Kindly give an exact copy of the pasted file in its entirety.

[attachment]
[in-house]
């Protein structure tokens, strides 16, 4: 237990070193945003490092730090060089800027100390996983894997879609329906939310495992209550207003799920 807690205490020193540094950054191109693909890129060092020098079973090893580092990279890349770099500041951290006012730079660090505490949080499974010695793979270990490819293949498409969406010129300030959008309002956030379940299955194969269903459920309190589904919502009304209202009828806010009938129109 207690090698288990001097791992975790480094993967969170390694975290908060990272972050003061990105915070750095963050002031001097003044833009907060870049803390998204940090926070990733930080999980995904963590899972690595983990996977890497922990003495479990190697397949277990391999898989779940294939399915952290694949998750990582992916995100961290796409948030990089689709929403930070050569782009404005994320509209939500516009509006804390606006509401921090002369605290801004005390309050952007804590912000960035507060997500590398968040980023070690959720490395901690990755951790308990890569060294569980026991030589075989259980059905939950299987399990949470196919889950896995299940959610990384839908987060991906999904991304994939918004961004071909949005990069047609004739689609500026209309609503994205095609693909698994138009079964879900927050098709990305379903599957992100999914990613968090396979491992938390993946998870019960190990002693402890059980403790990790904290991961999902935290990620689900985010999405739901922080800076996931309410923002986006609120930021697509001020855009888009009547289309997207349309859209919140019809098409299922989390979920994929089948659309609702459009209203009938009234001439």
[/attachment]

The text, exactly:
[in-house]
């Protein structure tokens, strides 16, 4: 237990070193945003490092730090060089800027100390996983894997879609329906939310495992209550207003799920 807690205490020193540094950054191109693909890129060092020098079973090893580092990279890349770099500041951290006012730079660090505490949080499974010695793979270990490819293949498409969406010129300030959008309002956030379940299955194969269903459920309190589904919502009304209202009828806010009938129109 207690090698288990001097791992975790480094993967969170390694975290908060990272972050003061990105915070750095963050002031001097003044833009907060870049803390998204940090926070990733930080999980995904963590899972690595983990996977890497922990003495479990190697397949277990391999898989779940294939399915952290694949998750990582992916995100961290796409948030990089689709929403930070050569782009404005994320509209939500516009509006804390606006509401921090002369605290801004005390309050952007804590912000960035507060997500590398968040980023070690959720490395901690990755951790308990890569060294569980026991030589075989259980059905939950299987399990949470196919889950896995299940959610990384839908987060991906999904991304994939918004961004071909949005990069047609004739689609500026209309609503994205095609693909698994138009079964879900927050098709990305379903599957992100999914990613968090396979491992938390993946998870019960190990002693402890059980403790990790904290991961999902935290990620689900985010999405739901922080800076996931309410923002986006609120930021697509001020855009888009009547289309997207349309859209919140019809098409299922989390979920994929089948659309609702459009209203009938009234001439």